I’m a fairly regular reader of Scot McKnight’s blog (http://www.jesuscreed.org/). He is a professor in Religious Studies at North Park University (Chicago, Illinois). He is one of several Christian writers and theologians whose material I regularly find worth reading.
Although I’ve had it for a while, I only recently got started reading his 2004 book The Jesus Creed: Loving God, Loving Others by Paraclete Press. This is a book with a big upside and a small downside. Since there are few books with a big upside in the vast world of contemporary religious literature, I figure a book like Jesus Creed is a must-buy.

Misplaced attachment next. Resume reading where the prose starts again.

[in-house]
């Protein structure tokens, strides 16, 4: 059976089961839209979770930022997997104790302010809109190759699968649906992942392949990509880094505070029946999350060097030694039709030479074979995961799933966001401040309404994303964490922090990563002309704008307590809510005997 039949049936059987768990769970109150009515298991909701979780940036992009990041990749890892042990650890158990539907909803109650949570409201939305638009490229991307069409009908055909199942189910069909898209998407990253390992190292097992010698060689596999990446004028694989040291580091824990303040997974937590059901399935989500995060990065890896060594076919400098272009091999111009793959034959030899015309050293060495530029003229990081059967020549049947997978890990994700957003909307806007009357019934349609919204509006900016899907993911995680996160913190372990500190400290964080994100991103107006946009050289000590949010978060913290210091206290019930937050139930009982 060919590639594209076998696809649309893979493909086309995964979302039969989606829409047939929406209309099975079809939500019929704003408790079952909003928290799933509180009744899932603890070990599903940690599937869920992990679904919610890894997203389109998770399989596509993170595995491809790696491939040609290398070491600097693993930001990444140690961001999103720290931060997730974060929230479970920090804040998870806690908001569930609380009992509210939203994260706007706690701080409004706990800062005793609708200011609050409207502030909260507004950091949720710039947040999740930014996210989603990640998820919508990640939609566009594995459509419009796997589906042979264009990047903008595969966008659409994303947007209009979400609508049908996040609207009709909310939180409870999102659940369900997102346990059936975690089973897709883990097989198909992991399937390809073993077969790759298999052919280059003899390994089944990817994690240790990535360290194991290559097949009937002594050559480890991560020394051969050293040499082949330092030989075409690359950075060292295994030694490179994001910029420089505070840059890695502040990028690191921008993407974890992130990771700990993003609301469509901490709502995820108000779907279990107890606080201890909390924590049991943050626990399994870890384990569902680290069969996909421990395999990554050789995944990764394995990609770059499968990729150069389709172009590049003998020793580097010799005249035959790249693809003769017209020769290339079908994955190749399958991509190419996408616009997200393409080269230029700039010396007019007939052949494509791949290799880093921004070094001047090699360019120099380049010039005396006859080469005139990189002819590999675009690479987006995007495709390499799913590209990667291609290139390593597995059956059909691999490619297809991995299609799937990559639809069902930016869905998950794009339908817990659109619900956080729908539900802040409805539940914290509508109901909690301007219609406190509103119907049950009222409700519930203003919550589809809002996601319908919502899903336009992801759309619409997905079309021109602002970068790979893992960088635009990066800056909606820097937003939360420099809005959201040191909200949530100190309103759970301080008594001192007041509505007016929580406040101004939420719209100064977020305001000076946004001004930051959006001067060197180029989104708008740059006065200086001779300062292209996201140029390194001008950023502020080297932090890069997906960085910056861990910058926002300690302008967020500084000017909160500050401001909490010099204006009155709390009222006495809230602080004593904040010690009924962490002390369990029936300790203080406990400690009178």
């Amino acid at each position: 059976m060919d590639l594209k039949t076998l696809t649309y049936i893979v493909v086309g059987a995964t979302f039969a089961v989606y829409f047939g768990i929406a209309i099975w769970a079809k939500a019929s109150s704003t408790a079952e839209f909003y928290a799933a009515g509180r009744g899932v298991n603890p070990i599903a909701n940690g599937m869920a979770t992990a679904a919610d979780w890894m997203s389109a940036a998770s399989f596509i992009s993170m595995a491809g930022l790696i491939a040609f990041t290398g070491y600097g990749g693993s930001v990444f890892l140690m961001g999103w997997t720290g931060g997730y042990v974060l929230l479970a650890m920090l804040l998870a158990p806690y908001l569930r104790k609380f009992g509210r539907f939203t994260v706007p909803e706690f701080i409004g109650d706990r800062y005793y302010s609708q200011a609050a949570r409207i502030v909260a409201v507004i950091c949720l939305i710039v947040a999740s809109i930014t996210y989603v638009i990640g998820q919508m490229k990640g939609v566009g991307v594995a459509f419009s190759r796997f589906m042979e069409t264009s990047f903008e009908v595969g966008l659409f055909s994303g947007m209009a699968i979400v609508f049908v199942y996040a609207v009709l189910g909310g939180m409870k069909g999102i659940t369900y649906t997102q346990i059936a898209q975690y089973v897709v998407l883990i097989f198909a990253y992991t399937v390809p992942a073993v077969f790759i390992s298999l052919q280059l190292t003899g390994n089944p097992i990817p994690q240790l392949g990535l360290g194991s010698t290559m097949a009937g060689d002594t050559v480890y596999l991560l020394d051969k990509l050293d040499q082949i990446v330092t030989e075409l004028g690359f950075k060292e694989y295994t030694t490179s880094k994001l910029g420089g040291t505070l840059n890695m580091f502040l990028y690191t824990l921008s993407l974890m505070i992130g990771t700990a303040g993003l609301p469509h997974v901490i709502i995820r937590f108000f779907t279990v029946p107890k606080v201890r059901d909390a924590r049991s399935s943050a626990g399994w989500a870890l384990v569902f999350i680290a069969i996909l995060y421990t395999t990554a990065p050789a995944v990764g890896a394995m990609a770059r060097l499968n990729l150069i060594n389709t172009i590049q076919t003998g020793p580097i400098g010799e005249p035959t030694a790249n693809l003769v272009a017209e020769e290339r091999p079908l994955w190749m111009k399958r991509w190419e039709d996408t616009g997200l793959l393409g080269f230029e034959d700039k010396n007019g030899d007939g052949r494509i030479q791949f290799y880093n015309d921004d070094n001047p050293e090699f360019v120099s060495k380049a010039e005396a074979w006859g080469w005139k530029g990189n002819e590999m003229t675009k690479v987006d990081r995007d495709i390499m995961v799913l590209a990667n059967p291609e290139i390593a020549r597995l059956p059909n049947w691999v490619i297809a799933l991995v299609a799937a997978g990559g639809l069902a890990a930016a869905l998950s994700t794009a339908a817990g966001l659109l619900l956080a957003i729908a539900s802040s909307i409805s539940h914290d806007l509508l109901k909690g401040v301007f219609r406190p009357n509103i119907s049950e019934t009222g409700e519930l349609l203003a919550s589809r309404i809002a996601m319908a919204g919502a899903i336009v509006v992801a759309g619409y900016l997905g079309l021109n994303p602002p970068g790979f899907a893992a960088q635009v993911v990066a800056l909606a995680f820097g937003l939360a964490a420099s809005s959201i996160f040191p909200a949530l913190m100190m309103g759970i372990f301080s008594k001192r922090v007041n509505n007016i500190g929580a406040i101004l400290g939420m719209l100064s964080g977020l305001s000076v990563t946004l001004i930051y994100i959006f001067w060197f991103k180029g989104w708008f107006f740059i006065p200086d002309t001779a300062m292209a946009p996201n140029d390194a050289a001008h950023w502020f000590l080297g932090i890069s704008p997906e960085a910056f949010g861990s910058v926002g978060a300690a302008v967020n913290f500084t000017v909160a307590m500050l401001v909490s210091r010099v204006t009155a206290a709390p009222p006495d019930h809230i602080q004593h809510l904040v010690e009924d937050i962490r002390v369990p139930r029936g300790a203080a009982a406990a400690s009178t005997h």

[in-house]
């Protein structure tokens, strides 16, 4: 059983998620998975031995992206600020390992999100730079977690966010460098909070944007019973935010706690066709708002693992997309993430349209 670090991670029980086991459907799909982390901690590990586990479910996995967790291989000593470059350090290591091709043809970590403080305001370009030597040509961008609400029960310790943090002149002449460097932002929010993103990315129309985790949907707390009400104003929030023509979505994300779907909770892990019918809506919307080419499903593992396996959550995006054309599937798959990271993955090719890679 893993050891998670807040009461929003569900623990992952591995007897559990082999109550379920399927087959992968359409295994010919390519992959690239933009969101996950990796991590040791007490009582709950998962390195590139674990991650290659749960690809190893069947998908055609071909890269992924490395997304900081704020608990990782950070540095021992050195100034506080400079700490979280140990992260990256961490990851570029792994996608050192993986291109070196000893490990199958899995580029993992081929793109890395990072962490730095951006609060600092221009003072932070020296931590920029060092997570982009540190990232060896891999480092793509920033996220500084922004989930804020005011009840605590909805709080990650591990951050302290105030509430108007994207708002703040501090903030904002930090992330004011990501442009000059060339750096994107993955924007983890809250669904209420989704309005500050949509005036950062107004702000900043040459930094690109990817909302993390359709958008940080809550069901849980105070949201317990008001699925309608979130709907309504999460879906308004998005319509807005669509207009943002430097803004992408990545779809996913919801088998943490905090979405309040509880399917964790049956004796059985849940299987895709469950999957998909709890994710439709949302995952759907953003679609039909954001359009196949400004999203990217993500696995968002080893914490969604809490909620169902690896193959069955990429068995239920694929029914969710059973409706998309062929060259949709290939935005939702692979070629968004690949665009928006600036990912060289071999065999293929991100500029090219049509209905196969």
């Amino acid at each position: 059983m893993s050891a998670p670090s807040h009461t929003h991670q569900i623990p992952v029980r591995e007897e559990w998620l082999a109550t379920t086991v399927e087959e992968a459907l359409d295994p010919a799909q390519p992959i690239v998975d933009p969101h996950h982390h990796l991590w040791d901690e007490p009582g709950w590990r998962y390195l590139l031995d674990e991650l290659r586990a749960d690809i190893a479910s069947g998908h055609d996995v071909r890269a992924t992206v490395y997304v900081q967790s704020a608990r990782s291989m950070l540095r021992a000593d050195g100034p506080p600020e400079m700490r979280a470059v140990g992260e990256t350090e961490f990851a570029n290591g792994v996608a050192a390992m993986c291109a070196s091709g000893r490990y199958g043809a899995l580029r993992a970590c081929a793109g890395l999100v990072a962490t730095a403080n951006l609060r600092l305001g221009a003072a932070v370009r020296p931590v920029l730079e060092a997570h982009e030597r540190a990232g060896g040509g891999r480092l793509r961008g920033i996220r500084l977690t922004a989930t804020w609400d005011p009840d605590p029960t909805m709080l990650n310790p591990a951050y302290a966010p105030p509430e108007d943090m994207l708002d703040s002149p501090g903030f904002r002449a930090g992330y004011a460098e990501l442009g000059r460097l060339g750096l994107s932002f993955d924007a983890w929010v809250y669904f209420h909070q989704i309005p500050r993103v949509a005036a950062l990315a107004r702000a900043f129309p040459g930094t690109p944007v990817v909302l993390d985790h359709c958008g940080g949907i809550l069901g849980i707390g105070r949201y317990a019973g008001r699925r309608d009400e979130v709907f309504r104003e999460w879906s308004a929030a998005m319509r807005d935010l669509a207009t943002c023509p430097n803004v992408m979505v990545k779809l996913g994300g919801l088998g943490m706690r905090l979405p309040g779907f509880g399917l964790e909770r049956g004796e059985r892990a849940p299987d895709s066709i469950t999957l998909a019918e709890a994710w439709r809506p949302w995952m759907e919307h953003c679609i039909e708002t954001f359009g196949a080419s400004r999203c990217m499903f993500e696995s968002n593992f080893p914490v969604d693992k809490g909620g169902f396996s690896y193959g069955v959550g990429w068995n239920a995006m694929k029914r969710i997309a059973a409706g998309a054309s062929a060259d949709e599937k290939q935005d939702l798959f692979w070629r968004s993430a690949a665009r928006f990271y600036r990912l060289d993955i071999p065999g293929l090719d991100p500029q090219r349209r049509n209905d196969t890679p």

First, the upside. Jesus Creed is a part of two trends in contemporary Christianity that I find refreshingly positive, perhaps even a sign of a promising future. One of those trends is the way some contemporary leaders are defining Jesus-faith as living and active pursuit of the teachings of Jesus as opposed to the former dominance of mere attendance or doctrinal affiliation as markers of the genuine residence of Jesus in someone’s life. That is, for far too long modern American Christendom has emphasized the lowest common denominator as the identity marker of a Christian. Typical questions designed to ascertain the genuineness of one’s faith would be limited to such areas as,